Imps of Darkness

“The iguanas are small, and of a sooty black, which, if possible, heightens their native ugliness. Indeed, so disgusting is their appearance, that no one on board could be prevailed upon to take them as food.”

—Captain James Colnett
of the British Royal Navy, 1798

Grooved teeth act like rakes to scrape algae off rocks.

Black scales absorb heat.

Sharp claws help with climbing and holding on to rocks in strong currents.

A short, square snout makes eating easier.

While the iguana swims, its back spines balance its body.

Partially webbed feet help it swim.

Marine iguanas left a lasting impression on some of the islands’ earliest visitors. When explorer and naturalist Charles Darwin first set eyes on them a decade or more after Captain Colnett, he, too, found them unappealing. He described them as “imps of darkness.” Marine iguanas may look awkward on land, but they rule the water. They dive to great depths to graze on beds of algae, like cows grazing on a pasture.

These are the only lizards in the world with the ability to live and forage at sea. They are endemic to the Galápagos Islands. There are six slightly different species, each from a different island. Scientists believe that they descended from land iguanas that floated out to the islands from the continent on logs or clumps of vegetation. To survive, they had to adapt. Over time, their bodies changed.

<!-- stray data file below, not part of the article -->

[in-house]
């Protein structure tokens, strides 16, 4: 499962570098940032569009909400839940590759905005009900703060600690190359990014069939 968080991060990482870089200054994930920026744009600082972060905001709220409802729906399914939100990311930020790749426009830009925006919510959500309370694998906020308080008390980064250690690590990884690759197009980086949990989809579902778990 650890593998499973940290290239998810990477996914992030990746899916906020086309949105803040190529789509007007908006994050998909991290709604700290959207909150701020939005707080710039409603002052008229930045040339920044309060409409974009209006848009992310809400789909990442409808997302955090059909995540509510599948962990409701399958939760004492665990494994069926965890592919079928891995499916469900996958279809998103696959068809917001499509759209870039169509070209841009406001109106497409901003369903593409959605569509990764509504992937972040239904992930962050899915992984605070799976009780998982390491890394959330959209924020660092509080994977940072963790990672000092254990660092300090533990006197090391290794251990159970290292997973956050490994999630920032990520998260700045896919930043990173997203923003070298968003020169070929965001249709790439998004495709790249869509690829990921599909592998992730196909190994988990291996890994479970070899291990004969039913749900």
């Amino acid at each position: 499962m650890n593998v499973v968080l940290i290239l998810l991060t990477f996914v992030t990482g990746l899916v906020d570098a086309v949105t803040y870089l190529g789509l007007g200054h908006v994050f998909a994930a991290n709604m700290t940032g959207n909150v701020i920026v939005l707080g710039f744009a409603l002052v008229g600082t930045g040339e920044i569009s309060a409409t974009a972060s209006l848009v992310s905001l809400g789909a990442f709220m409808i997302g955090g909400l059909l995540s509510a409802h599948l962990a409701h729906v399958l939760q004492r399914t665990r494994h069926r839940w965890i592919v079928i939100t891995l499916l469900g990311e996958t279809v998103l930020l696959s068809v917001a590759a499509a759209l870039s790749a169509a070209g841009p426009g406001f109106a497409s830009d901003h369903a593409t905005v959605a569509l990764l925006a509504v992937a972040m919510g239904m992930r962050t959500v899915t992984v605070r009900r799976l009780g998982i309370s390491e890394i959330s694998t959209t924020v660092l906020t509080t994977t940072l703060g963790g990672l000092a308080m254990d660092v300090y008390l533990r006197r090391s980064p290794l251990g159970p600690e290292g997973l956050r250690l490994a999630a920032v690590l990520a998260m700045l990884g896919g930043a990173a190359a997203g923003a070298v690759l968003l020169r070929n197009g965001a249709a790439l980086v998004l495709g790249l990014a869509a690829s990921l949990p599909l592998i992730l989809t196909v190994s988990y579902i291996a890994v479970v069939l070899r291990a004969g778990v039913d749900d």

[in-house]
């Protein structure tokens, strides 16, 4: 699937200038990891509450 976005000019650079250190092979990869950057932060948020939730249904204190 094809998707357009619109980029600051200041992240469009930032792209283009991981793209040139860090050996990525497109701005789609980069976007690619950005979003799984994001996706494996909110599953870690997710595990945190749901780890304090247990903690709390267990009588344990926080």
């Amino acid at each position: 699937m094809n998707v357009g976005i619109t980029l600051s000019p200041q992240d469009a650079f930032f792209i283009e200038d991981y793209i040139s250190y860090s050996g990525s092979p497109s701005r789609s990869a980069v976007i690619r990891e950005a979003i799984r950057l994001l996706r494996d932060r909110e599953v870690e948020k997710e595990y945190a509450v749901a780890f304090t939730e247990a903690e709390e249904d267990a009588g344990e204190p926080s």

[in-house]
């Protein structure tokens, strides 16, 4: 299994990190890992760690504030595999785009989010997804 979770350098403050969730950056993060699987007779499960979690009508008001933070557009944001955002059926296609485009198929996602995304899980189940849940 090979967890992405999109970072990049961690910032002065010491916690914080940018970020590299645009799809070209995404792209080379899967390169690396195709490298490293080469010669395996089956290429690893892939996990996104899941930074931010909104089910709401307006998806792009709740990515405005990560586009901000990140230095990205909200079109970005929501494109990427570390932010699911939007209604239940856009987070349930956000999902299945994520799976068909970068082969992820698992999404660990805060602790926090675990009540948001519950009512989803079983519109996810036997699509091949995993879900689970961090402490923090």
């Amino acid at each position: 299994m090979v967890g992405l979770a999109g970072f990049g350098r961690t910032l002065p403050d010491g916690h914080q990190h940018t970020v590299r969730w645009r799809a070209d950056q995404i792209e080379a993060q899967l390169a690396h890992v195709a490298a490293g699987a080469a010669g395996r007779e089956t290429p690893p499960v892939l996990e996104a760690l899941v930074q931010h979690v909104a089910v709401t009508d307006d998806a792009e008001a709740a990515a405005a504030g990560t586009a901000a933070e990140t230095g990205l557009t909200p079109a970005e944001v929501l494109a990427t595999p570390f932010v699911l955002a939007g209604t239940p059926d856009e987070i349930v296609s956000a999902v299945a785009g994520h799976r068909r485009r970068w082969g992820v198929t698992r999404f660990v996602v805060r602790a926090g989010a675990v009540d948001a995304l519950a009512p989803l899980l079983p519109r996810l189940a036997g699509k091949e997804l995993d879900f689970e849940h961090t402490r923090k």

Salty Sneezes

Because they swallow seawater with their food, marine iguanas need to get rid of salt from their systems. The salt gets filtered from their blood and then excreted by special glands in their noses. The salt leaves their bodies when they projectile sneeze!

Heat‑Seeking Lizard

Marine iguanas cannot regulate their body temperatures. They must rely on an external source, like the sun, to do it for them. If you read last month’s edition of Explorer magazine, you’ll know what the word for this is: ectotherm—a cold‑blooded animal. Marine iguanas will lose an average of 10 degrees of heat in the cold water. So, before they dive in, they try to soak up enough heat to raise their body temperatures.